Marshfield volleyball dominates Wisconsin Rapids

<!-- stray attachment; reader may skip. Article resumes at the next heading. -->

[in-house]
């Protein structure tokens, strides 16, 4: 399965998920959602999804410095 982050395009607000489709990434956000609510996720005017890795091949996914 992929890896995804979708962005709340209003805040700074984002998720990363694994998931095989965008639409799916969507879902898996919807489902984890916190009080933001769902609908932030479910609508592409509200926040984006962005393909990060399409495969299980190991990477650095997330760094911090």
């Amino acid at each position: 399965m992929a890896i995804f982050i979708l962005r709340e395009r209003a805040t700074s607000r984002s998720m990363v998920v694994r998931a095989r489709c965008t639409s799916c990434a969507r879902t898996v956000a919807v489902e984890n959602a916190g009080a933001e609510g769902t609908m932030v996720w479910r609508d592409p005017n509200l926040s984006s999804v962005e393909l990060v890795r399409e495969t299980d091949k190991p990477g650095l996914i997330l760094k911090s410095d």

first_imgTigers improve to 5-3 in ValleyBy Paul LeckerSports ReporterMARSHFIELD — With matches looming against the top two teams in the Wisconsin Valley Conference on Saturday, the Marshfield volleyball team wanted to make sure it took care of the business at hand Thursday.The Tigers started all three games strong and went on to beat Wisconsin Rapids 25-14, 25-11, 25-10 in a WVC match Oct. 6 at Marshfield High School.Marshfield is now 5-3 heading into the second conference tournament on Saturday at D.C. Everest. The Tigers will play first-place Everest and second-place Merrill as they look to make a push up the standings with only one week remaining in the regular season.Marshfield senior Stephanie Rhodes had eight kills in the victory, pushing her career total to 1,001, a milestone that coach Dawn Sadowska said was well-earned.“She’s been on varsity since she was a freshman, and year after year she’s been getting better,” Sadowska said. “We’ve asked more and more of her. She’s such a versatile hitter, and this year her blocking has been better than it ever has been for us.”Anna Ripp, who passed the 2,000-assist mark in her career last week, started the first game by serving six points in a row — three were aces — to push Marshfield out to a quick 7-1 lead.The Tigers finished just as strong, scoring the final eight points of the set, the final point coming on a Jamila Ougayour kill.Ripp had two aces to help Marshfield build a 5-0 lead to start Game 2 and served eight-straight points to begin the third set as the Tigers ran out to a 9-0 advantage. Marshfield was never challenged in either game.Ripp finished with 28 assists and six service aces, Alexa Aumann had a team-high 11 kills, and Maureen Cassidy had 15 digs to top Marshfield. The Tigers finished with 11 service aces overall.“Our plan was to serve aggressive, and we’ve been working on trying to run things faster,” Sadowska said. “I said every free ball, ‘We have to go quick because that’s our plan for this weekend,’ and they did a really good job of that.”(Hub City Times Sports Reporter Paul Lecker is also the publisher of MarshfieldAreaSports.com.)last_img read more